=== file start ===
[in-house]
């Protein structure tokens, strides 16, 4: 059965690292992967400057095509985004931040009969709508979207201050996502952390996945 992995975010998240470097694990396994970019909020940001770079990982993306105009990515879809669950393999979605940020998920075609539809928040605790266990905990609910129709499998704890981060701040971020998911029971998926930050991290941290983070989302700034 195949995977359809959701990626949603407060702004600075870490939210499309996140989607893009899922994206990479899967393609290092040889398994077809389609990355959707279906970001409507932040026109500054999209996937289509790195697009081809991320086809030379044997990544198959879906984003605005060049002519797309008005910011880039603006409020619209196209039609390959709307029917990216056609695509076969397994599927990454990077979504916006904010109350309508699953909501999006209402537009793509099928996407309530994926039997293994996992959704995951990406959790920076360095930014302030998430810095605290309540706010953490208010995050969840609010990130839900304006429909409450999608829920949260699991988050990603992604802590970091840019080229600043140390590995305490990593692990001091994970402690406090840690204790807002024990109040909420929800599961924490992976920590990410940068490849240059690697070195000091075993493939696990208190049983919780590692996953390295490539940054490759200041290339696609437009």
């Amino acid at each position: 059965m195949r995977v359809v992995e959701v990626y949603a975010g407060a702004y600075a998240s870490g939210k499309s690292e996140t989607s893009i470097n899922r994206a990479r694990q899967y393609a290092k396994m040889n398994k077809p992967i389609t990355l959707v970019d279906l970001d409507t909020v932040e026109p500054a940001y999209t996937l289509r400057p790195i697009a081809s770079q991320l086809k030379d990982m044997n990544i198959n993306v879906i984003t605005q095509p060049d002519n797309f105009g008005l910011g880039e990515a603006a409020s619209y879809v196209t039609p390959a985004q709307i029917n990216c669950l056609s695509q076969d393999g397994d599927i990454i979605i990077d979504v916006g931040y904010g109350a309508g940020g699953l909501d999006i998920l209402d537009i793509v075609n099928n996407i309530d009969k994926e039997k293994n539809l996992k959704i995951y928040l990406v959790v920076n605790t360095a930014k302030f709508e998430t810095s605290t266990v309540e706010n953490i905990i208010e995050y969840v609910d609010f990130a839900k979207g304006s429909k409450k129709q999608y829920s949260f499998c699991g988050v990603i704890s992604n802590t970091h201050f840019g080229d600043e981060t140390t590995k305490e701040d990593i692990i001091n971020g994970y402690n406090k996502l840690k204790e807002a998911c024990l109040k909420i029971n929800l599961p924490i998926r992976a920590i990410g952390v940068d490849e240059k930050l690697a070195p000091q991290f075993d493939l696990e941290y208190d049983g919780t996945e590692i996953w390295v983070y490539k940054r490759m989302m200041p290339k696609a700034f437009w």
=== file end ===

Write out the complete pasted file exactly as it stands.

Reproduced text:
[in-house]
């Protein structure tokens, strides 16, 4: 059965690292992967400057095509985004931040009969709508979207201050996502952390996945 992995975010998240470097694990396994970019909020940001770079990982993306105009990515879809669950393999979605940020998920075609539809928040605790266990905990609910129709499998704890981060701040971020998911029971998926930050991290941290983070989302700034 195949995977359809959701990626949603407060702004600075870490939210499309996140989607893009899922994206990479899967393609290092040889398994077809389609990355959707279906970001409507932040026109500054999209996937289509790195697009081809991320086809030379044997990544198959879906984003605005060049002519797309008005910011880039603006409020619209196209039609390959709307029917990216056609695509076969397994599927990454990077979504916006904010109350309508699953909501999006209402537009793509099928996407309530994926039997293994996992959704995951990406959790920076360095930014302030998430810095605290309540706010953490208010995050969840609010990130839900304006429909409450999608829920949260699991988050990603992604802590970091840019080229600043140390590995305490990593692990001091994970402690406090840690204790807002024990109040909420929800599961924490992976920590990410940068490849240059690697070195000091075993493939696990208190049983919780590692996953390295490539940054490759200041290339696609437009």
């Amino acid at each position: 059965m195949r995977v359809v992995e959701v990626y949603a975010g407060a702004y600075a998240s870490g939210k499309s690292e996140t989607s893009i470097n899922r994206a990479r694990q899967y393609a290092k396994m040889n398994k077809p992967i389609t990355l959707v970019d279906l970001d409507t909020v932040e026109p500054a940001y999209t996937l289509r400057p790195i697009a081809s770079q991320l086809k030379d990982m044997n990544i198959n993306v879906i984003t605005q095509p060049d002519n797309f105009g008005l910011g880039e990515a603006a409020s619209y879809v196209t039609p390959a985004q709307i029917n990216c669950l056609s695509q076969d393999g397994d599927i990454i979605i990077d979504v916006g931040y904010g109350a309508g940020g699953l909501d999006i998920l209402d537009i793509v075609n099928n996407i309530d009969k994926e039997k293994n539809l996992k959704i995951y928040l990406v959790v920076n605790t360095a930014k302030f709508e998430t810095s605290t266990v309540e706010n953490i905990i208010e995050y969840v609910d609010f990130a839900k979207g304006s429909k409450k129709q999608y829920s949260f499998c699991g988050v990603i704890s992604n802590t970091h201050f840019g080229d600043e981060t140390t590995k305490e701040d990593i692990i001091n971020g994970y402690n406090k996502l840690k204790e807002a998911c024990l109040k909420i029971n929800l599961p924490i998926r992976a920590i990410g952390v940068d490849e240059k930050l690697a070195p000091q991290f075993d493939l696990e941290y208190d049983g919780t996945e590692i996953w390295v983070y490539k940054r490759m989302m200041p290339k696609a700034f437009w």